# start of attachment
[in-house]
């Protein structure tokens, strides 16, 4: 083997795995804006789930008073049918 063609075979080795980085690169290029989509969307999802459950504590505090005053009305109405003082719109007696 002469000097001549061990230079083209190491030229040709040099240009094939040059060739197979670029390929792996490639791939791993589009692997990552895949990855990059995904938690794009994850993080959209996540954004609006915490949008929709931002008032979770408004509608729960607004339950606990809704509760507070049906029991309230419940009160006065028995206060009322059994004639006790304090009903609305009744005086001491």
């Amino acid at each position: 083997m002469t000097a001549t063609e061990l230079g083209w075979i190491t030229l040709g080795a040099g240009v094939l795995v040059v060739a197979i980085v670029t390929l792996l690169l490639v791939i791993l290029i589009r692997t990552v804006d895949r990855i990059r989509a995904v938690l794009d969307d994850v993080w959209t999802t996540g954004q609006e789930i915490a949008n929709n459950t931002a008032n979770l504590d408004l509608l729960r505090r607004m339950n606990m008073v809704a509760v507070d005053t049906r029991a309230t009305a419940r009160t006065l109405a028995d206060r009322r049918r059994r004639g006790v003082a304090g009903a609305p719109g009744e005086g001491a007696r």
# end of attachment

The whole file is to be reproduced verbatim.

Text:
[in-house]
């Protein structure tokens, strides 16, 4: 083997795995804006789930008073049918 063609075979080795980085690169290029989509969307999802459950504590505090005053009305109405003082719109007696 002469000097001549061990230079083209190491030229040709040099240009094939040059060739197979670029390929792996490639791939791993589009692997990552895949990855990059995904938690794009994850993080959209996540954004609006915490949008929709931002008032979770408004509608729960607004339950606990809704509760507070049906029991309230419940009160006065028995206060009322059994004639006790304090009903609305009744005086001491």
């Amino acid at each position: 083997m002469t000097a001549t063609e061990l230079g083209w075979i190491t030229l040709g080795a040099g240009v094939l795995v040059v060739a197979i980085v670029t390929l792996l690169l490639v791939i791993l290029i589009r692997t990552v804006d895949r990855i990059r989509a995904v938690l794009d969307d994850v993080w959209t999802t996540g954004q609006e789930i915490a949008n929709n459950t931002a008032n979770l504590d408004l509608l729960r505090r607004m339950n606990m008073v809704a509760v507070d005053t049906r029991a309230t009305a419940r009160t006065l109405a028995d206060r009322r049918r059994r004639g006790v003082a304090g009903a609305p719109g009744e005086g001491a007696r």